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Jacob and Lisa David outside Nineveh in Olympia.

 A handful of food trucks share a gravel lot on Olympia’s funky Fourth Avenue — Latin American sandwiches, tacos, a fusion truck offering a grass-fed burger, with an espresso bar occupying the old corner filling station. Nineveh, the blue and gold truck with the mythical winged lamassu guardian painted on the side, belongs to brother-

sister pair Lisa and Jacob David.

“When I moved to Olympia 20 years ago, you couldn’t get a decent falafel,” Lisa says, “so I had to make my own.”

Nineveh, named after the ancient Assyrian city — the one the Biblical Jonah is sent to — is another take on Middle Eastern fare. Born to an Ashkenazi Jewish mother and an Iraqi father of Assyrian Christian descent, Lisa and Jacob wanted to share the food their dad cooked for them as kids. They eat matzoh ball soup on Passover alongside biryani, a rice dish flavored with spices brought along the Silk Road. 

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“We’re Semitic hybrids,” jokes Lisa. “When people ask me what an Assyrian is,” Jacob says, “I say they’re looking at one.”

At its peak (about 700 BCE), the Assyrian Empire encompassed parts of modern-day Syria, Israel, Jordan, Turkey, Iraq, and Egypt. Falafel, stuffed grape leaves, and sabich (eggplant, hummus, hardboiled egg, pickled mangoes, and fresh vegetables wrapped in pita), all on the menu at Nineveh, have long been staples of the region. Later, the Persian Empire (550-330 BCE) occupied a similar footprint, and the Silk Road, with its spice trade, crisscrossed the territory. This sprawling geography and repeated diaspora of the region’s peoples have created cuisine with disputed roots and complex flavors.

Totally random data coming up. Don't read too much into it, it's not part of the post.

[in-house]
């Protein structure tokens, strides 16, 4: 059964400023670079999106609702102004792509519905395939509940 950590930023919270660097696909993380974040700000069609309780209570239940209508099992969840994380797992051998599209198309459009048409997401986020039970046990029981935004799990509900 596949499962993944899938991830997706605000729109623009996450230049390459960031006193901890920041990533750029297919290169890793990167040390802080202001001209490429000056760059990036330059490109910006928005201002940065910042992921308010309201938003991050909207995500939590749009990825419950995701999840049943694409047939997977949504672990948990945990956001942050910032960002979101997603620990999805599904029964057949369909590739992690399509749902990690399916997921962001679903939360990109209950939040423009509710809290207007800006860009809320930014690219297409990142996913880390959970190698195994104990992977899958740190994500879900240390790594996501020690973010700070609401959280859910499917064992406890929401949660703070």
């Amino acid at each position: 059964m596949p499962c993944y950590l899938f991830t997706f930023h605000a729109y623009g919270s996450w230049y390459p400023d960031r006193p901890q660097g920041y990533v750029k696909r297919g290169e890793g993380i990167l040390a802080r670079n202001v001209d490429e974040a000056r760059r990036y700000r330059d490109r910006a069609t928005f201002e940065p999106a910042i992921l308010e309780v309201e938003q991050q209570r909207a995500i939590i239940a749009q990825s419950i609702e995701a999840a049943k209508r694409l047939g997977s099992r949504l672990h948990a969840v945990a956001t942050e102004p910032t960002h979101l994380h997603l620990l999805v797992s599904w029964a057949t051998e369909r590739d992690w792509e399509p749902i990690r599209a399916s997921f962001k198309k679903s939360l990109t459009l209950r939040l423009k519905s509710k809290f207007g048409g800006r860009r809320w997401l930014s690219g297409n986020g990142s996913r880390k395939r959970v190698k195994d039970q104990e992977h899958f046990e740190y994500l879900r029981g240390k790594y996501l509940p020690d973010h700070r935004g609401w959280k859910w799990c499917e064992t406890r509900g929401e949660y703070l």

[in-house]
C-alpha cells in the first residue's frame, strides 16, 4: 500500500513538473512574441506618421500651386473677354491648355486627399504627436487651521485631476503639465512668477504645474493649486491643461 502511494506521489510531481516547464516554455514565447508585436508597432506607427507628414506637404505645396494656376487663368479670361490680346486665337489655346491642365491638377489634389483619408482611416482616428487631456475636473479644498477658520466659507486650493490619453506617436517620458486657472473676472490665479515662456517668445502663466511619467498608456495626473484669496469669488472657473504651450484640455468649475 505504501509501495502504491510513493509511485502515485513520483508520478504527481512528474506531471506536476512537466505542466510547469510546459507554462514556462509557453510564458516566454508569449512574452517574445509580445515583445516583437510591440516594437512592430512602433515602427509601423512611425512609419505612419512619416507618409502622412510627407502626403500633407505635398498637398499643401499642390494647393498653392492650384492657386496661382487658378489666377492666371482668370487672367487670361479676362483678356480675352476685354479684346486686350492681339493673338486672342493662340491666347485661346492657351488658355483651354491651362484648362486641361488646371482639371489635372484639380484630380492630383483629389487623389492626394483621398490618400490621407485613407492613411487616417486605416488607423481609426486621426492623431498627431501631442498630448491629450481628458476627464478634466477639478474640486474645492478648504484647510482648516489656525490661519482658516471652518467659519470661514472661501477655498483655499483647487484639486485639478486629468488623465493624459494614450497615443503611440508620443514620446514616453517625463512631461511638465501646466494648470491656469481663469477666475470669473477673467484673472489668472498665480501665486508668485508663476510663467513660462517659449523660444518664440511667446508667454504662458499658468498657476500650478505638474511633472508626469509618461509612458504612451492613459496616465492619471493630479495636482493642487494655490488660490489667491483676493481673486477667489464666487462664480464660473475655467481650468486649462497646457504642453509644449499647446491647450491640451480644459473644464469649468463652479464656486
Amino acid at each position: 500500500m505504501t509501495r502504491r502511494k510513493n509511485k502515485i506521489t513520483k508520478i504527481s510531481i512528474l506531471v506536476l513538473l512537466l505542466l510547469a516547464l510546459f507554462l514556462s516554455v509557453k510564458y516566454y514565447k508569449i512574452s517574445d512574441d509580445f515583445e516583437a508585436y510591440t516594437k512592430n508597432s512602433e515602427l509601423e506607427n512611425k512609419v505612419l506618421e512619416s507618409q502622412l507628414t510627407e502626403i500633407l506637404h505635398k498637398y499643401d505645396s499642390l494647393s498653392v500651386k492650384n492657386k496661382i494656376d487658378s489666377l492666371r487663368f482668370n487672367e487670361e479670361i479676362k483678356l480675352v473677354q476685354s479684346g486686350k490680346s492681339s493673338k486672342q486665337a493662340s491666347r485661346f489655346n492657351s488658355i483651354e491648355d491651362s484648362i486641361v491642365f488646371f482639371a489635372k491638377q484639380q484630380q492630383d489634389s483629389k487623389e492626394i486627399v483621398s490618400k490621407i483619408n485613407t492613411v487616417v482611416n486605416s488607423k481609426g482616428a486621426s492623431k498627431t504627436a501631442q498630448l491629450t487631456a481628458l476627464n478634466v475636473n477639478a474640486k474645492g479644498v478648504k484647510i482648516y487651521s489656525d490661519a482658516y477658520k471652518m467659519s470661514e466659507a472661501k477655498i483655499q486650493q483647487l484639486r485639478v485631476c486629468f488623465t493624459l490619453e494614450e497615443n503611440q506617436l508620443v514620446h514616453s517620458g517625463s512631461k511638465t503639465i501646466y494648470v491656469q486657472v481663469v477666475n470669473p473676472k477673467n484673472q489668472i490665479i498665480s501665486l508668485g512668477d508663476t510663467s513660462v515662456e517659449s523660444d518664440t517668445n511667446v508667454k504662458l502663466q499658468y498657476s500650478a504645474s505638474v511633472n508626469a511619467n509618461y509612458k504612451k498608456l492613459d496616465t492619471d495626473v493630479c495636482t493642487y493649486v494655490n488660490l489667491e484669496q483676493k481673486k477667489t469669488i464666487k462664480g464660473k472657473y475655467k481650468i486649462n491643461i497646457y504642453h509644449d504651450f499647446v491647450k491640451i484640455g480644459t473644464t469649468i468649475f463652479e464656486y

The menu features modern versions of Assyrian-style dishes. “It’s not like we’re using recipes off stone tablets,” Jacob says, “but the dishes are based in ancient traditions.” For instance, the Davids attribute the use of sesame — the basis of tahini — to Assyria, and an Assyrian creation legend claims that the gods were drinking sesame wine before they set out to make the world.

If you want more than grab-and-go Assyrian food, Nineveh also runs a catering business. And good news, there’s a brick-and-mortar restaurant in Nineveh’s future. “It’s in the design phase,” Lisa says, “but it’s coming. We’ll be able to serve dishes that need more preparation, and we plan to bake our own bread.”

Don’t wait, though, because the truck is a delicious appetizer of what’s to come.


728 Fourth Ave. E, Olympia


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